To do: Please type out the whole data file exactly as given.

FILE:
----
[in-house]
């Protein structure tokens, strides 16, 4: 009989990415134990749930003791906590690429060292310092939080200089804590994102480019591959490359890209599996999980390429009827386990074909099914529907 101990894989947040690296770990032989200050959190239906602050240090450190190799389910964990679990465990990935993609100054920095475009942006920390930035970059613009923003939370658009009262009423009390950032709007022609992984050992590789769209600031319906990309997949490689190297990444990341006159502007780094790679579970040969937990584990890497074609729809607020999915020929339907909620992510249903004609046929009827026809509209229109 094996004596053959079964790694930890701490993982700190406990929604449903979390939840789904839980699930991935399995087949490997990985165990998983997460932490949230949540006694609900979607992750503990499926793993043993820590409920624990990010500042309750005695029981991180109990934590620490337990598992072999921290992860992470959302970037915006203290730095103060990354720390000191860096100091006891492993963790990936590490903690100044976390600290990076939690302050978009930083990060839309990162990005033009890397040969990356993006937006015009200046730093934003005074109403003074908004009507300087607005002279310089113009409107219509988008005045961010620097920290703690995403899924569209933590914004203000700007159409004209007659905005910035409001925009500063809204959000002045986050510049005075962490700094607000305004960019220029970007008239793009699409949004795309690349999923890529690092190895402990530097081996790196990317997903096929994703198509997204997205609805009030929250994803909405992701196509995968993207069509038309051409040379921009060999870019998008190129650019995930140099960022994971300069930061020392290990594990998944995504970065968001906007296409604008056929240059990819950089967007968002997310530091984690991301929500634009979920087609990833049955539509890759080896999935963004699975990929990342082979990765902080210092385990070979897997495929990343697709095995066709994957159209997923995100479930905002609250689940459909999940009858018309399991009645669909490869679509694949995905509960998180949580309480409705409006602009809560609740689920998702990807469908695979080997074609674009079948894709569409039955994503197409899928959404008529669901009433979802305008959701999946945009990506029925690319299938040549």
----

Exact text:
[in-house]
């Protein structure tokens, strides 16, 4: 009989990415134990749930003791906590690429060292310092939080200089804590994102480019591959490359890209599996999980390429009827386990074909099914529907 101990894989947040690296770990032989200050959190239906602050240090450190190799389910964990679990465990990935993609100054920095475009942006920390930035970059613009923003939370658009009262009423009390950032709007022609992984050992590789769209600031319906990309997949490689190297990444990341006159502007780094790679579970040969937990584990890497074609729809607020999915020929339907909620992510249903004609046929009827026809509209229109 094996004596053959079964790694930890701490993982700190406990929604449903979390939840789904839980699930991935399995087949490997990985165990998983997460932490949230949540006694609900979607992750503990499926793993043993820590409920624990990010500042309750005695029981991180109990934590620490337990598992072999921290992860992470959302970037915006203290730095103060990354720390000191860096100091006891492993963790990936590490903690100044976390600290990076939690302050978009930083990060839309990162990005033009890397040969990356993006937006015009200046730093934003005074109403003074908004009507300087607005002279310089113009409107219509988008005045961010620097920290703690995403899924569209933590914004203000700007159409004209007659905005910035409001925009500063809204959000002045986050510049005075962490700094607000305004960019220029970007008239793009699409949004795309690349999923890529690092190895402990530097081996790196990317997903096929994703198509997204997205609805009030929250994803909405992701196509995968993207069509038309051409040379921009060999870019998008190129650019995930140099960022994971300069930061020392290990594990998944995504970065968001906007296409604008056929240059990819950089967007968002997310530091984690991301929500634009979920087609990833049955539509890759080896999935963004699975990929990342082979990765902080210092385990070979897997495929990343697709095995066709994957159209997923995100479930905002609250689940459909999940009858018309399991009645669909490869679509694949995905509960998180949580309480409705409006602009809560609740689920998702990807469908695979080997074609674009079948894709569409039955994503197409899928959404008529669901009433979802305008959701999946945009990506029925690319299938040549």